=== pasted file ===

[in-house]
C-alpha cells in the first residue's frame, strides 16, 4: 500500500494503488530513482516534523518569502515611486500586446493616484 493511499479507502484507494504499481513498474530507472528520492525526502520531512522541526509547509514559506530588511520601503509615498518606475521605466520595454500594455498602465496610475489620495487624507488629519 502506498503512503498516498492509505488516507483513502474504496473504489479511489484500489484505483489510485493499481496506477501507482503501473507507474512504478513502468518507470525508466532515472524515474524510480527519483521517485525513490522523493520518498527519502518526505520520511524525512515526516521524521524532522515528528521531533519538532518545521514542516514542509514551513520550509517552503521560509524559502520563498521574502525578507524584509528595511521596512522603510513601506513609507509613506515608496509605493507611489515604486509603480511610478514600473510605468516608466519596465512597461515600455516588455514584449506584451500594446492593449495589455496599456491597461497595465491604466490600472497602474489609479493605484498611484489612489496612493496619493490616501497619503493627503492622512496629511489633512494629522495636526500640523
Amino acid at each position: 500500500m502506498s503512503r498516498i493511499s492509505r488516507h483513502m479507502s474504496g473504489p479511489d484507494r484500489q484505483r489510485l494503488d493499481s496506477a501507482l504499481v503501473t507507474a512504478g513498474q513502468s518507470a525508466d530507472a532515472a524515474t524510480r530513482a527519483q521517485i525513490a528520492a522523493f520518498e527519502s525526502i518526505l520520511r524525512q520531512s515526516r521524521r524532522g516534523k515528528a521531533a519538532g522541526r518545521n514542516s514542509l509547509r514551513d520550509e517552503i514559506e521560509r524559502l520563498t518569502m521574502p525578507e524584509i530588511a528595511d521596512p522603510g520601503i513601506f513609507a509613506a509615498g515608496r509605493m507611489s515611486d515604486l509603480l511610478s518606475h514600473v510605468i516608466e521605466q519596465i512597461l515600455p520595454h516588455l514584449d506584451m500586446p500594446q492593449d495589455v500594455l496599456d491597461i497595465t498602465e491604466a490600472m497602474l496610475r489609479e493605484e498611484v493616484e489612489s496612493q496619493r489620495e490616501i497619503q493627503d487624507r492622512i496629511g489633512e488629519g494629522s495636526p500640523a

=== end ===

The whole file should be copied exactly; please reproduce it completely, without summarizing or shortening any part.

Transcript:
[in-house]
C-alpha cells in the first residue's frame, strides 16, 4: 500500500494503488530513482516534523518569502515611486500586446493616484 493511499479507502484507494504499481513498474530507472528520492525526502520531512522541526509547509514559506530588511520601503509615498518606475521605466520595454500594455498602465496610475489620495487624507488629519 502506498503512503498516498492509505488516507483513502474504496473504489479511489484500489484505483489510485493499481496506477501507482503501473507507474512504478513502468518507470525508466532515472524515474524510480527519483521517485525513490522523493520518498527519502518526505520520511524525512515526516521524521524532522515528528521531533519538532518545521514542516514542509514551513520550509517552503521560509524559502520563498521574502525578507524584509528595511521596512522603510513601506513609507509613506515608496509605493507611489515604486509603480511610478514600473510605468516608466519596465512597461515600455516588455514584449506584451500594446492593449495589455496599456491597461497595465491604466490600472497602474489609479493605484498611484489612489496612493496619493490616501497619503493627503492622512496629511489633512494629522495636526500640523
Amino acid at each position: 500500500m502506498s503512503r498516498i493511499s492509505r488516507h483513502m479507502s474504496g473504489p479511489d484507494r484500489q484505483r489510485l494503488d493499481s496506477a501507482l504499481v503501473t507507474a512504478g513498474q513502468s518507470a525508466d530507472a532515472a524515474t524510480r530513482a527519483q521517485i525513490a528520492a522523493f520518498e527519502s525526502i518526505l520520511r524525512q520531512s515526516r521524521r524532522g516534523k515528528a521531533a519538532g522541526r518545521n514542516s514542509l509547509r514551513d520550509e517552503i514559506e521560509r524559502l520563498t518569502m521574502p525578507e524584509i530588511a528595511d521596512p522603510g520601503i513601506f513609507a509613506a509615498g515608496r509605493m507611489s515611486d515604486l509603480l511610478s518606475h514600473v510605468i516608466e521605466q519596465i512597461l515600455p520595454h516588455l514584449d506584451m500586446p500594446q492593449d495589455v500594455l496599456d491597461i497595465t498602465e491604466a490600472m497602474l496610475r489609479e493605484e498611484v493616484e489612489s496612493q496619493r489620495e490616501i497619503q493627503d487624507r492622512i496629511g489633512e488629519g494629522s495636526p500640523a